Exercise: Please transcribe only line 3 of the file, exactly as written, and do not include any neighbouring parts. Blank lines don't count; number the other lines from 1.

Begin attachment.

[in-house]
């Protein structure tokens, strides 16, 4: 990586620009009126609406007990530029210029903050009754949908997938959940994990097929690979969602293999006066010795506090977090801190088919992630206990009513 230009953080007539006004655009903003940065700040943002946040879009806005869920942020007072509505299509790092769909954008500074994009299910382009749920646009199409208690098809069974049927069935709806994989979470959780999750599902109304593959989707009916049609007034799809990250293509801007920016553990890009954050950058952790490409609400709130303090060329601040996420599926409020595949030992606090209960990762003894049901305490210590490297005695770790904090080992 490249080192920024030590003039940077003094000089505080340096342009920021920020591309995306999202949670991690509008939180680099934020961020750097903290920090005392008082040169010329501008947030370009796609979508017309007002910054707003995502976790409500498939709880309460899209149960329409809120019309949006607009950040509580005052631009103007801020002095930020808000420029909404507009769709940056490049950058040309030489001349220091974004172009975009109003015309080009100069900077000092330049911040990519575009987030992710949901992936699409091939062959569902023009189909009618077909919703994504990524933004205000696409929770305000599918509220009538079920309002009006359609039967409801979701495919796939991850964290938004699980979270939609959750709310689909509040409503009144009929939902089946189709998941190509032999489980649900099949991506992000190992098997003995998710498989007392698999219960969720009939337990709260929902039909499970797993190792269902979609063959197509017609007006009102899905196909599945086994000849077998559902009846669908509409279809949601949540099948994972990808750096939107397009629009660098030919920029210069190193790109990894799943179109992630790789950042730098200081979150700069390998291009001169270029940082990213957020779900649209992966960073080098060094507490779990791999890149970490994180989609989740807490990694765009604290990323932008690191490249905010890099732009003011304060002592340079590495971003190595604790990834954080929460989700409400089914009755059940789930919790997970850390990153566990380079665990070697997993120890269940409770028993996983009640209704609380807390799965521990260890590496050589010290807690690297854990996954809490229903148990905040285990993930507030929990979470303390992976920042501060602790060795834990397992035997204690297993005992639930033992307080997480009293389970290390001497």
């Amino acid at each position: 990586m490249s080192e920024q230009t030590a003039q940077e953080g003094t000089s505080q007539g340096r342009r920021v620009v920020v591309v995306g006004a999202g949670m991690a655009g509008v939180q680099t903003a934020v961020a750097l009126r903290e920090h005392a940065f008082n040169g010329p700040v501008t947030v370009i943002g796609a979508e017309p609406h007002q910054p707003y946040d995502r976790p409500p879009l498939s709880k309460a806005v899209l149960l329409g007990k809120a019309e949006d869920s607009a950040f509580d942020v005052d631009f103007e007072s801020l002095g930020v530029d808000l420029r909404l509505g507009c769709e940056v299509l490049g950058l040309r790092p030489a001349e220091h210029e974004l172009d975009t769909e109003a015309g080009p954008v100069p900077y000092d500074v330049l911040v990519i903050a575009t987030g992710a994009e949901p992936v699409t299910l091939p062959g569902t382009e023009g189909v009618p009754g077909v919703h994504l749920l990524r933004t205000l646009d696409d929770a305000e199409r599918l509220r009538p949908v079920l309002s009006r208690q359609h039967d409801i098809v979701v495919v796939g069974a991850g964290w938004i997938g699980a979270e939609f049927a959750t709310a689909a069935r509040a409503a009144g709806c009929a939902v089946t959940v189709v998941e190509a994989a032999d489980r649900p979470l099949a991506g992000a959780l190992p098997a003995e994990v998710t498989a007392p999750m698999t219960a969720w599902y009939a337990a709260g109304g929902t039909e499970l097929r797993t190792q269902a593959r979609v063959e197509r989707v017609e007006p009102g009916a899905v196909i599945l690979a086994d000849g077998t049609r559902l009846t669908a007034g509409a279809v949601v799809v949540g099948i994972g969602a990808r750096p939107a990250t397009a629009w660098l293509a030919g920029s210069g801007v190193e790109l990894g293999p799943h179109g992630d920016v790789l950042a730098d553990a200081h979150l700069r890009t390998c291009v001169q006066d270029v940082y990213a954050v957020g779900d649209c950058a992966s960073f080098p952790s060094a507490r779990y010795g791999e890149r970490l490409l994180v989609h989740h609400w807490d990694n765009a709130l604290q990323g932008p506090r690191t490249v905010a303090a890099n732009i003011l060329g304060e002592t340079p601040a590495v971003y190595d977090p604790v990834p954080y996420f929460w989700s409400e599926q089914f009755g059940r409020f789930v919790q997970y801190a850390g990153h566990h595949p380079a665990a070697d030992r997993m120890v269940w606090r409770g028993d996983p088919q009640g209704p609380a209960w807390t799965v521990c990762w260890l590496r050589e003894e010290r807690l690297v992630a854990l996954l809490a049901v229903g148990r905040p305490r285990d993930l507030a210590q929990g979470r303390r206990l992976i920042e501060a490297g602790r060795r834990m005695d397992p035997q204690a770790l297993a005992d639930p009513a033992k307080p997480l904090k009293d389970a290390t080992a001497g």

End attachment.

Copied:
């Amino acid at each position: 990586m490249s080192e920024q230009t030590a003039q940077e953080g003094t000089s505080q007539g340096r342009r920021v620009v920020v591309v995306g006004a999202g949670m991690a655009g509008v939180q680099t903003a934020v961020a750097l009126r903290e920090h005392a940065f008082n040169g010329p700040v501008t947030v370009i943002g796609a979508e017309p609406h007002q910054p707003y946040d995502r976790p409500p879009l498939s709880k309460a806005v899209l149960l329409g007990k809120a019309e949006d869920s607009a950040f509580d942020v005052d631009f103007e007072s801020l002095g930020v530029d808000l420029r909404l509505g507009c769709e940056v299509l490049g950058l040309r790092p030489a001349e220091h210029e974004l172009d975009t769909e109003a015309g080009p954008v100069p900077y000092d500074v330049l911040v990519i903050a575009t987030g992710a994009e949901p992936v699409t299910l091939p062959g569902t382009e023009g189909v009618p009754g077909v919703h994504l749920l990524r933004t205000l646009d696409d929770a305000e199409r599918l509220r009538p949908v079920l309002s009006r208690q359609h039967d409801i098809v979701v495919v796939g069974a991850g964290w938004i997938g699980a979270e939609f049927a959750t709310a689909a069935r509040a409503a009144g709806c009929a939902v089946t959940v189709v998941e190509a994989a032999d489980r649900p979470l099949a991506g992000a959780l190992p098997a003995e994990v998710t498989a007392p999750m698999t219960a969720w599902y009939a337990a709260g109304g929902t039909e499970l097929r797993t190792q269902a593959r979609v063959e197509r989707v017609e007006p009102g009916a899905v196909i599945l690979a086994d000849g077998t049609r559902l009846t669908a007034g509409a279809v949601v799809v949540g099948i994972g969602a990808r750096p939107a990250t397009a629009w660098l293509a030919g920029s210069g801007v190193e790109l990894g293999p799943h179109g992630d920016v790789l950042a730098d553990a200081h979150l700069r890009t390998c291009v001169q006066d270029v940082y990213a954050v957020g779900d649209c950058a992966s960073f080098p952790s060094a507490r779990y010795g791999e890149r970490l490409l994180v989609h989740h609400w807490d990694n765009a709130l604290q990323g932008p506090r690191t490249v905010a303090a890099n732009i003011l060329g304060e002592t340079p601040a590495v971003y190595d977090p604790v990834p954080y996420f929460w989700s409400e599926q089914f009755g059940r409020f789930v919790q997970y801190a850390g990153h566990h595949p380079a665990a070697d030992r997993m120890v269940w606090r409770g028993d996983p088919q009640g209704p609380a209960w807390t799965v521990c990762w260890l590496r050589e003894e010290r807690l690297v992630a854990l996954l809490a049901v229903g148990r905040p305490r285990d993930l507030a210590q929990g979470r303390r206990l992976i920042e501060a490297g602790r060795r834990m005695d397992p035997q204690a770790l297993a005992d639930p009513a033992k307080p997480l904090k009293d389970a290390t080992a001497g």